Mathews, Gregory, The Birds of Australia 1910-28.
M ore than a week of severe storms blowing up from the Antarctic has left thousands of sea birds wrecked across New Zealand, not just along the coast but well inland. A local landowner brought in a bird for me this morning, wanting me to help indentify it. After much measuring of the dead bird and consulting of the identification guides, we determined quite confidently that it was a broad-billed prion, and not an antarctic prion which were being reported as being wrecked in large numbers in and around Wellington. The local bird rescuer, the reverend Robin List, confirmed that all the birds he had coming in from around the Wairarapa were broad-billed. So.
A wreck is when very large numbers of seabirds die and become wrecked around the coast. Sometimes it involves mainly one species, or at other times several species. Some wrecks seem to be caused by storms catching young birds a few days after leaving their nests, others by storms combined with a food shortage. Birds found dead or dying on the beaches are usually only a small fraction of what is occurring at sea. New Zealand lies in the path of seabirds moving eastward in winter from the southern Atlantic and Indian Oceans. Wrecks of 13,000 prions that came ashore in New Zealand during June and July 1964 showed obvious signs of starvation as did a wreck of prions that occurred in 1981 in South Africa and in Chile in 2007. Analysis of dead birds washed up on the world's coasts remains one of the main ways of studying seabird movements throughout the year. The El Niño/Southern Oscillation, a warm water Equatorial current that irregularly flows south along the Chilean and Peruvian coasts is well known to disrupt marine and terrestrial ecosystems and to raise havoc among some seabird populations.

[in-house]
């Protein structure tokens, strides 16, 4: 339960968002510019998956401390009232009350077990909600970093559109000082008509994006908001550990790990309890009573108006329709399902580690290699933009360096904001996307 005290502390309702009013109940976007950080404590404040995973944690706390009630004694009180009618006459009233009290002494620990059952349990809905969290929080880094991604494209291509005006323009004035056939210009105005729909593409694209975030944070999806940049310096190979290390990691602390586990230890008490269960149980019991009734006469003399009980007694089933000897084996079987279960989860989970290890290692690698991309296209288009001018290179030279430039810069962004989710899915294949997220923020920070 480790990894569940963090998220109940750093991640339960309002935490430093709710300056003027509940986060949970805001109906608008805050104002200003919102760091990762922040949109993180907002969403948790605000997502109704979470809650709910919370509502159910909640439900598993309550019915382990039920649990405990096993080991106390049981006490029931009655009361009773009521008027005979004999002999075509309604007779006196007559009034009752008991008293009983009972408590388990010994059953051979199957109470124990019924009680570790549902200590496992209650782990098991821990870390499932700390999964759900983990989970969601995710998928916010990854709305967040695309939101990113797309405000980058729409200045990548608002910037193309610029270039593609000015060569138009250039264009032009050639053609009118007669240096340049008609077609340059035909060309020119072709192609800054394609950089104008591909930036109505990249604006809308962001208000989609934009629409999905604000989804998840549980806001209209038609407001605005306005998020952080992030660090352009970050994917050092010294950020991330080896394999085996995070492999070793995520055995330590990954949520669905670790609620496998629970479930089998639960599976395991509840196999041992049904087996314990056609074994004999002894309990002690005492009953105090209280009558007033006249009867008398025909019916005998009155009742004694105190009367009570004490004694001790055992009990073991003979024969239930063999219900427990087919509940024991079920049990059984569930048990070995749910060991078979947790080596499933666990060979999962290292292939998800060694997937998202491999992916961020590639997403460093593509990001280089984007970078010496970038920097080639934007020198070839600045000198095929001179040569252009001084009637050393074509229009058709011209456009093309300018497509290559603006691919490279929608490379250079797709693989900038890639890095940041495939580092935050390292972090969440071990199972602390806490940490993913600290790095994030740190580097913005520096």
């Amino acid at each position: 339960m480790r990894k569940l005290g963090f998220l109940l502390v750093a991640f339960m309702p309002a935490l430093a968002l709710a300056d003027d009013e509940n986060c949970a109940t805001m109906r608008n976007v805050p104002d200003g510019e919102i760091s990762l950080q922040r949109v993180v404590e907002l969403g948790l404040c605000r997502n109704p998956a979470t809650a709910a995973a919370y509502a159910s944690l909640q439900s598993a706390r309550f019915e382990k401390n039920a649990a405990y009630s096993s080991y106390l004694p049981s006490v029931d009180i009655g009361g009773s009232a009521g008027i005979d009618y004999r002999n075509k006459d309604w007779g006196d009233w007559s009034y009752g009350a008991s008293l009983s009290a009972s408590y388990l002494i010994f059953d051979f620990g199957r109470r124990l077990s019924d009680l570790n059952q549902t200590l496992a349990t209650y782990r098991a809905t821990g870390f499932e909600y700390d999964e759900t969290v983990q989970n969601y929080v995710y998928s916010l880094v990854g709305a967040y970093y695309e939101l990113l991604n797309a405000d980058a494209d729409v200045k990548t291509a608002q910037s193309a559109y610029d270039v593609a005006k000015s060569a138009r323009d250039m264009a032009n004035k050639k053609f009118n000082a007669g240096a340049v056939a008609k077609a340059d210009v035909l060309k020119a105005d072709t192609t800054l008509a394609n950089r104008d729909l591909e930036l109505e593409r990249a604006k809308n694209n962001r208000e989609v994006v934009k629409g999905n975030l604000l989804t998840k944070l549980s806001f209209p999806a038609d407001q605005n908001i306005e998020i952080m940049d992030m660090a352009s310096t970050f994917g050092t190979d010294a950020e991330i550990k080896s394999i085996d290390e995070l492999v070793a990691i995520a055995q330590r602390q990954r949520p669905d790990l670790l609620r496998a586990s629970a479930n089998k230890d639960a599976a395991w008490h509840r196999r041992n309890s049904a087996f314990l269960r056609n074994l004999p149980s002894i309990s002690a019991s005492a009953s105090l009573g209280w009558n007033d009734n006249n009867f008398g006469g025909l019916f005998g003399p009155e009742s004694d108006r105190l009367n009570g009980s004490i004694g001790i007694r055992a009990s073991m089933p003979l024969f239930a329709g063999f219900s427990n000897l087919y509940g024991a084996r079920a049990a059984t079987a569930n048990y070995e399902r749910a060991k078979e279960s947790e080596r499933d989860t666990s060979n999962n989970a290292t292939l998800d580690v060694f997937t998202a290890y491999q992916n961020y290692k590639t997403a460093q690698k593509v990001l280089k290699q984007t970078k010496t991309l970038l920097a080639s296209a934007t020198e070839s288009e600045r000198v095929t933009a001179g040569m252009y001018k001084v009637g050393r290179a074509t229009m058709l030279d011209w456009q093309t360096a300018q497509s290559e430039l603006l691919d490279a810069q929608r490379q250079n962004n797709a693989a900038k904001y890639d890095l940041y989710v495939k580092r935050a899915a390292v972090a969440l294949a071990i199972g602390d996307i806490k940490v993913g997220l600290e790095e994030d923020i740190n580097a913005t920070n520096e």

Prion taxonomy has a controversial history, but according to the Heather & Robertson Field Guide, there are two subspecies of these small petrels of the southern ocean, desolata which breeds at the Kerguelen and Crozet Islands in the central Indian Ocean, and banksi which breeds in the South Atlantic Ocean, on Heard and Macquarie Islands, and in the New Zealand region, on the Auckland Islands and Scott Island in the Ross Dependency.
“The Antarctic prion was taken at Kerguelen or Desolation Island in 1768 during Cook's first voyage, hence the specific name bestowed by Gmelin. It was taken on The Auckland Islands by the British Antarctic Expedition in 1840 and found breeding there by the National Antarctic expedition in 1907. On Macquarie Island it was found breeding by J.H. Scott in 1880, says Oliver. "Scott called this prion the ‘Night-bird’ and says that it makes its nest in burrows under tussocks where it can be heard during the day cooing like a dove. It leaves its nest at nightime and picks its food up at sea, a short distance from the land.”
They are summer breeders and are the largest of the prions, with a wing span of 17-20cm.
Three species of prion, including this one, have flattened bills with a fringe of lamellae that act as strainers. All prions are marine and feed on small crustacea such as copepods, ostracods, decapods, and krill, as well as some fish such as myctophids and nototheniids.
The prions belong to the Procellariiformes, which were formerly called Tubinares, or tubenoses, and now are generally called petrels. They are almost exclusively pelagic and have a cosmopolitan distribution across the world's oceans, with the highest diversity being around New Zealand.
Procellariiformes have an enlarged nasal gland at the base of the bill, above they eyes. This gland rids the birds of the salt they ingest from sea water. Scientists are uncertain of its exact processes.
— Greytown, July 2011
|Sub Species:||desolata, banksi|
dove prion, Totorore, Whiroia
26 cm., 150 g., sexes alike, upper parts blue-grey, under parts white, white eyebrow, dark patch under the eye, a black M-shaped mark across their wings, and a broad black tip to their tail, blue bill, legs blue. Have a wider bill than fairy prions.
Regularly appears off the NZ coast in winter and spring.
Mathews, G.M., Birds of Australia, 1910-27.
Heather, B., & Robertson, H., Field Guide to the Birds of New Zealand, 2000.
Readers Digest Complete Book of NZ Birds, 1985.
Olliver, W.R.B., New Zealand Birds, 1955.
Sunday, 13 August, 2023; ver2023v1